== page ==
Abstract Sudden infant death syndrome (SIDS) is the sudden unexpected death of an apparently healthy infant younger than age 12 months whose cause of death remains unknown despite a thorough death scene investigation, a review of the clinical history, and an autopsy. Despite the huge achievement of the Back to Sleep program, SIDS remains one of the leading causes of infant death in the United States. In recent years, the SIDS rate has remained stationary despite major public health efforts aimed at high-risk groups to improve sleep environment and strategies. This review focuses on SIDS epidemiology, pathogenesis ...
Source: Pediatric Annals - Category: Pediatrics Authors: Tags: Pediatr Ann Source Type: research
Despite educational programs, sudden infant death syndrome (SIDS) rates remain unacceptably high, especially among low-income and African-American populations. The purpose of this review is to examine reasons for parental noncompliance with supine sleep re...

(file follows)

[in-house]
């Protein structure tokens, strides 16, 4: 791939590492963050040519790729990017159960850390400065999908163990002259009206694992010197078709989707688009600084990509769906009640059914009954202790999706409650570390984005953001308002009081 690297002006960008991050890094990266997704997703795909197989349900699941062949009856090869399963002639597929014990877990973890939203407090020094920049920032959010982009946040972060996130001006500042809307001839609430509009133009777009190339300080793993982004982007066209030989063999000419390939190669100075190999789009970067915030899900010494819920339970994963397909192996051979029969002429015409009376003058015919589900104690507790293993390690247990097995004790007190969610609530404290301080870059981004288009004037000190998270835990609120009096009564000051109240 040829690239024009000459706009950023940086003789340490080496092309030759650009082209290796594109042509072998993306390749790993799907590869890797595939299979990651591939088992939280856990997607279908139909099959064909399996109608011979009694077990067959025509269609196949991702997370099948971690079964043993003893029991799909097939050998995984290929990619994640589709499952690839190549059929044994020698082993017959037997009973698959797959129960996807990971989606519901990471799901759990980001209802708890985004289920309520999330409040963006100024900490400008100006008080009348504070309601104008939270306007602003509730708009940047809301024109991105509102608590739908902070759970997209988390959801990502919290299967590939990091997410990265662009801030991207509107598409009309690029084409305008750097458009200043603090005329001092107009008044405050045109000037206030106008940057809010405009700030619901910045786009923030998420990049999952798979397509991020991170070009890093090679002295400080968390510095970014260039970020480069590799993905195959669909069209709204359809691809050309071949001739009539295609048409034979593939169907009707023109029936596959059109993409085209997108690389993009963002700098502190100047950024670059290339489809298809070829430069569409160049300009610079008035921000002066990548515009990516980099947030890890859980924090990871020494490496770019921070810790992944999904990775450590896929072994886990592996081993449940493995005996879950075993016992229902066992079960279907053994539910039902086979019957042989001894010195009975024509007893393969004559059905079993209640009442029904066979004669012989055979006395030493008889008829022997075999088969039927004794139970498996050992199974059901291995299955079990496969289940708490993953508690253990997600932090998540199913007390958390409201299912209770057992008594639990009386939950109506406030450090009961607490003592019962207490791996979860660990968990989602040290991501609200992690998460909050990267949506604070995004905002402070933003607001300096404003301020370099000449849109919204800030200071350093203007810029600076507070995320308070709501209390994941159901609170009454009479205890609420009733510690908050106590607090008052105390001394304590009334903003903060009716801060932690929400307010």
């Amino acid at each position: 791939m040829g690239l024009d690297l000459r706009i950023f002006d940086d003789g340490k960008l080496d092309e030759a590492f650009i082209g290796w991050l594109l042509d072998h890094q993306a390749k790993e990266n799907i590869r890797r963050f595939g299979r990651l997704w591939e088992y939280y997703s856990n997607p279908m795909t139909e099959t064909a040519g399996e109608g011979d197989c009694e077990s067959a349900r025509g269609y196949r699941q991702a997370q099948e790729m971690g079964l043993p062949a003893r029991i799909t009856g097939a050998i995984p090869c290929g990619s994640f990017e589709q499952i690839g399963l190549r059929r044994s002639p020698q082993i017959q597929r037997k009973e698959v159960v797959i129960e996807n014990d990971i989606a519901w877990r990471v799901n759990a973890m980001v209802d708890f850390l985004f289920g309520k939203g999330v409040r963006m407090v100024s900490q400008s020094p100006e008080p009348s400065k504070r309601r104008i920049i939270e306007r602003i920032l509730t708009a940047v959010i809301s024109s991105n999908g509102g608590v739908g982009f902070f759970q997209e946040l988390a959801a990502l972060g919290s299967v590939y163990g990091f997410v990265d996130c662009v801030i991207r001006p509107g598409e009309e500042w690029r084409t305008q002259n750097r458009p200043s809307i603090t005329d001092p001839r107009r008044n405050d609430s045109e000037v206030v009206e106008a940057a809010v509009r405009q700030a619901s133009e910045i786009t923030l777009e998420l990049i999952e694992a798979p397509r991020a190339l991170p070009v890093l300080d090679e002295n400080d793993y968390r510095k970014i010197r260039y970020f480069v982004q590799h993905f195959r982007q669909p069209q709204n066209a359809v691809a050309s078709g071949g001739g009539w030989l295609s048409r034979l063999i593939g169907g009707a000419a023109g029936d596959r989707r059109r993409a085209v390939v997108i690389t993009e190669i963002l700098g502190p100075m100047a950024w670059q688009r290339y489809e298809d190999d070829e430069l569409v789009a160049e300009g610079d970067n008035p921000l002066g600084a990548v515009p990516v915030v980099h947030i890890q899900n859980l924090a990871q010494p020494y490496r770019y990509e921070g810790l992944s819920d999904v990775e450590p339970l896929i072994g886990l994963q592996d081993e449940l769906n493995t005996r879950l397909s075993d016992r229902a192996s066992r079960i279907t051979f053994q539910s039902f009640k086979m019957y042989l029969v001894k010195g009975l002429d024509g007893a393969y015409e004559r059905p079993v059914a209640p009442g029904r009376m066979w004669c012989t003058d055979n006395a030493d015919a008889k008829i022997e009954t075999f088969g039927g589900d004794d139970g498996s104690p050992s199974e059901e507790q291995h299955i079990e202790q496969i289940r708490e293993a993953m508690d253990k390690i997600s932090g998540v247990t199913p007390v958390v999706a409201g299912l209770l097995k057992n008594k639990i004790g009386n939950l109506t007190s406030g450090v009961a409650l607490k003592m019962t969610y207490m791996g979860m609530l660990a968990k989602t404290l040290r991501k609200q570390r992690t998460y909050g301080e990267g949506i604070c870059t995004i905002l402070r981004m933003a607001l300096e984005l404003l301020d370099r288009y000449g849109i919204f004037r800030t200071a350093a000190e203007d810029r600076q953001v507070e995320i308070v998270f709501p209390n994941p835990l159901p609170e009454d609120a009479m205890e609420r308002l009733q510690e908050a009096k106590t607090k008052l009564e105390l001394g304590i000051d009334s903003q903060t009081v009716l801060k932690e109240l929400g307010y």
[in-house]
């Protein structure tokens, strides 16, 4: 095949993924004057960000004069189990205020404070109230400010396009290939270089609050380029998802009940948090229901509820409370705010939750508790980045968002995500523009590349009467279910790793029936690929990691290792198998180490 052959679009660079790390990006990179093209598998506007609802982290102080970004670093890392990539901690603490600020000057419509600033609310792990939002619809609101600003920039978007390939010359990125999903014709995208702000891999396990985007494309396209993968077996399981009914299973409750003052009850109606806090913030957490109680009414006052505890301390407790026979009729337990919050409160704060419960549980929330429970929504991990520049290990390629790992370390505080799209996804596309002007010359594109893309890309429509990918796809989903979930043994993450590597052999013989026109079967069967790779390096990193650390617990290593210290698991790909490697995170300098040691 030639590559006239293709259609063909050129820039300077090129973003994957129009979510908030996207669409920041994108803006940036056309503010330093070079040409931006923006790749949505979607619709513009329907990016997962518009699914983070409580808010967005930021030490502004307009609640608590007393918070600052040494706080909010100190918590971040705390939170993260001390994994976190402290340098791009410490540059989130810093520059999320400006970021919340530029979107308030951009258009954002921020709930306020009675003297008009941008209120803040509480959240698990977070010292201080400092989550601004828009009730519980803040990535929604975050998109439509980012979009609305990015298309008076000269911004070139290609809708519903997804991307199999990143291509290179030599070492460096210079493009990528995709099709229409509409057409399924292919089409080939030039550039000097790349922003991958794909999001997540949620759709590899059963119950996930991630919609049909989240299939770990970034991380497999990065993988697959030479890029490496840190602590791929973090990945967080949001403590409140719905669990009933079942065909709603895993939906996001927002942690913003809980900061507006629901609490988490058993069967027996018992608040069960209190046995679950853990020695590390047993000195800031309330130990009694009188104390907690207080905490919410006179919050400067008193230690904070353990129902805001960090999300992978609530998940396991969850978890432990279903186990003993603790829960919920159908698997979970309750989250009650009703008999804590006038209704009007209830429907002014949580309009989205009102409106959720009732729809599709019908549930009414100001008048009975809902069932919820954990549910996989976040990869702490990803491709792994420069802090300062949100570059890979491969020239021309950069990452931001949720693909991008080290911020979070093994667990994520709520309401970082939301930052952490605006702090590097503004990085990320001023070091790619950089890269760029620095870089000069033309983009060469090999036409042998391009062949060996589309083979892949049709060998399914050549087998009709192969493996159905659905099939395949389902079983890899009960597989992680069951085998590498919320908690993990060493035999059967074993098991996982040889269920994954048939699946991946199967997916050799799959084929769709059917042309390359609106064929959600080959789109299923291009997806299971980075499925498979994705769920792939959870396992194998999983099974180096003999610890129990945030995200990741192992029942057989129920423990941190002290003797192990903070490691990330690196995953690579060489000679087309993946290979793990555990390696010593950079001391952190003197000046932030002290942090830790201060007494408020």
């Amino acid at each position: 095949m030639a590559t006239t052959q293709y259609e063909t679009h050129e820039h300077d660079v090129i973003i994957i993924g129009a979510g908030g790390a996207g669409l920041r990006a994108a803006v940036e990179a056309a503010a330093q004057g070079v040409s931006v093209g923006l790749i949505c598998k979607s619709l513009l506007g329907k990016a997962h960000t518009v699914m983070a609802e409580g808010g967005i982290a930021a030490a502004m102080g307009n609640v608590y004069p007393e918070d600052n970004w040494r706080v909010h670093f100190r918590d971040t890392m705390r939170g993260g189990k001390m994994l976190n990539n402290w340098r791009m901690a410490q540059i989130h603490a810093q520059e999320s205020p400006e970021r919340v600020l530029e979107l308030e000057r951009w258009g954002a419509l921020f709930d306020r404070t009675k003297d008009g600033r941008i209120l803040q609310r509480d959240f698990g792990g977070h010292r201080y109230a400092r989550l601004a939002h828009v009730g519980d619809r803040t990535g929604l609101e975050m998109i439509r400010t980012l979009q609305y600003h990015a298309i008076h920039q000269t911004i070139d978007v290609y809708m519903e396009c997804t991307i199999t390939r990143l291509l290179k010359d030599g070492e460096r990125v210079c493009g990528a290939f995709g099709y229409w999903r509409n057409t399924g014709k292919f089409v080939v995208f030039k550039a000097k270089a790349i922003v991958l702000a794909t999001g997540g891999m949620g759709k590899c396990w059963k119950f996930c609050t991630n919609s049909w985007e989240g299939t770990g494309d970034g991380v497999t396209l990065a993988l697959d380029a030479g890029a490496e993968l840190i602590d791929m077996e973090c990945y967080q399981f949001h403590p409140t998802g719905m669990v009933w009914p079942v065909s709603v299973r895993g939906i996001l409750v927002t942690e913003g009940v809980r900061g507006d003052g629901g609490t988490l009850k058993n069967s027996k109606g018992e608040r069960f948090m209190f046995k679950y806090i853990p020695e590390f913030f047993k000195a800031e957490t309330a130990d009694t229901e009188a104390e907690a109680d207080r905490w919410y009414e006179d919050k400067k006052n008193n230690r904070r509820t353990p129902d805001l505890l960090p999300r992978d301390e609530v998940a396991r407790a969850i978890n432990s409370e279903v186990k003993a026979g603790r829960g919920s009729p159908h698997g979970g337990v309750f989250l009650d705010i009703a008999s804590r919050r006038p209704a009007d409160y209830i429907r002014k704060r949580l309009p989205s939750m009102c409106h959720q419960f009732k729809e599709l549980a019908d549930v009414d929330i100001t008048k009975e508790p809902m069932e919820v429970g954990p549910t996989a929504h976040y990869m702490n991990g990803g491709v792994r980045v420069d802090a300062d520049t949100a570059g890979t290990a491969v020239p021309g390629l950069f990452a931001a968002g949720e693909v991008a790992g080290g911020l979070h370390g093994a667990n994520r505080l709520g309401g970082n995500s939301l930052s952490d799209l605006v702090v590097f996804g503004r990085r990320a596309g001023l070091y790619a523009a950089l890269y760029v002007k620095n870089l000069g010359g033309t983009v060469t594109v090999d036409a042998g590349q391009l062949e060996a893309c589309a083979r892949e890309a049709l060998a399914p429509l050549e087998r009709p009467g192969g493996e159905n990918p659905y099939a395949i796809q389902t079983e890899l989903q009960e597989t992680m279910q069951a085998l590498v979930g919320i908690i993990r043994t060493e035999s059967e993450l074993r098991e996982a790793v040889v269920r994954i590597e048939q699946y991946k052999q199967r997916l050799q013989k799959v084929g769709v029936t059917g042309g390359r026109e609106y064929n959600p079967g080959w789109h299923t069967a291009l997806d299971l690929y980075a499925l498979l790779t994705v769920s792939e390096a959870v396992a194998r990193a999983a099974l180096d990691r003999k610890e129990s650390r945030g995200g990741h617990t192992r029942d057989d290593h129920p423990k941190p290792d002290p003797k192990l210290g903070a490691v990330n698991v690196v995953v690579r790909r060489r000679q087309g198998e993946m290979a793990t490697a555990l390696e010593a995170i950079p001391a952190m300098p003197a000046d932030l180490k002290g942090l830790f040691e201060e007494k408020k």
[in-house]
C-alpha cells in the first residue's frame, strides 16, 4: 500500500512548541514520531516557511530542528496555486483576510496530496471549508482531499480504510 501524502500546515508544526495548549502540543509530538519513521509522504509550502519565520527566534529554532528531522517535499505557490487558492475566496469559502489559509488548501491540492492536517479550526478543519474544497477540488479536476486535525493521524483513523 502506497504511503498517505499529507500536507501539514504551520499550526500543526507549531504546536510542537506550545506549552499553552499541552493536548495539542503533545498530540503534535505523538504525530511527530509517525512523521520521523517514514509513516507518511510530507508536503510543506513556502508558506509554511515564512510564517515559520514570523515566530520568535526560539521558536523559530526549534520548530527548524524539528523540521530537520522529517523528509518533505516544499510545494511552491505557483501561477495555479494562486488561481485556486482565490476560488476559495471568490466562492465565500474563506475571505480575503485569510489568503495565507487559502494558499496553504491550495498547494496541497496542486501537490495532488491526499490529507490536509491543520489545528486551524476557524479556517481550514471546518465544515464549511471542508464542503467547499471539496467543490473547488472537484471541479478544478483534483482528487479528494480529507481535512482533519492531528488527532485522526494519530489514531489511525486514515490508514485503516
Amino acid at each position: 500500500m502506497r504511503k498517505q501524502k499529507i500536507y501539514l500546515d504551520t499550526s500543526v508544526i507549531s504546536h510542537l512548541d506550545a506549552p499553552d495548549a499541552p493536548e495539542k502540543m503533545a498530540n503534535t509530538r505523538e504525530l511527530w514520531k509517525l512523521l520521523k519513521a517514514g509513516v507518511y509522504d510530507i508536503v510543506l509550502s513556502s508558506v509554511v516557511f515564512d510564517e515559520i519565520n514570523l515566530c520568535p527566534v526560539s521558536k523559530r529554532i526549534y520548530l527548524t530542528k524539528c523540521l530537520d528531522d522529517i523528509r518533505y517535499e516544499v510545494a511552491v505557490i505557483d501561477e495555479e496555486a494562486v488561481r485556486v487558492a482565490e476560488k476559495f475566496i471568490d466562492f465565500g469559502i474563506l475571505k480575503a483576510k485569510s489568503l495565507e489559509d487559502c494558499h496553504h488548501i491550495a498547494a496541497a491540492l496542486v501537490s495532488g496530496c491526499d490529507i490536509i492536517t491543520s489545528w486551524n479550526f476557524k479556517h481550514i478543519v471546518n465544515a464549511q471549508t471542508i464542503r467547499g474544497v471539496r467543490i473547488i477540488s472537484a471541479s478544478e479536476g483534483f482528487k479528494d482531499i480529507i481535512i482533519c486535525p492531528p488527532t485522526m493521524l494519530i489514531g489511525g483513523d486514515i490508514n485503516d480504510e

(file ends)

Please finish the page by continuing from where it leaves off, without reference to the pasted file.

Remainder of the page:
Source: SafetyLit - Category: International Medicine & Public Health Tags: Age: Infants and Children Source Type: news
Abstract INTRODUCTION: There have been dramatic improvements in reducing infant sleep-related deaths since the 1990s, when recommendations were introduced to place infants on their backs for sleep. However, there are still approximately 3,500 sleep-related deaths among infants each year in the United States, including those from sudden infant death syndrome, accidental suffocation and strangulation in bed, and unknown causes. Unsafe sleep practices, including placing infants in a nonsupine (on side or on stomach) sleep position, bed sharing, and using soft bedding in the sleep environment (e.g., blankets, pillows,...
Source: MMWR Morb Mortal Wkl... - Category: Epidemiology Authors: Tags: MMWR Morb Mortal Wkly Rep Source Type: research
(Natural News) One big fear for many new parents is sudden infant death syndrome (SIDS), a mysterious illness that causes babies less than a year old to die suddenly and for unexplained reasons, usually during their sleep. To help allay those fears, scientists are developing a new gadget that can transmit vital stats to parents’...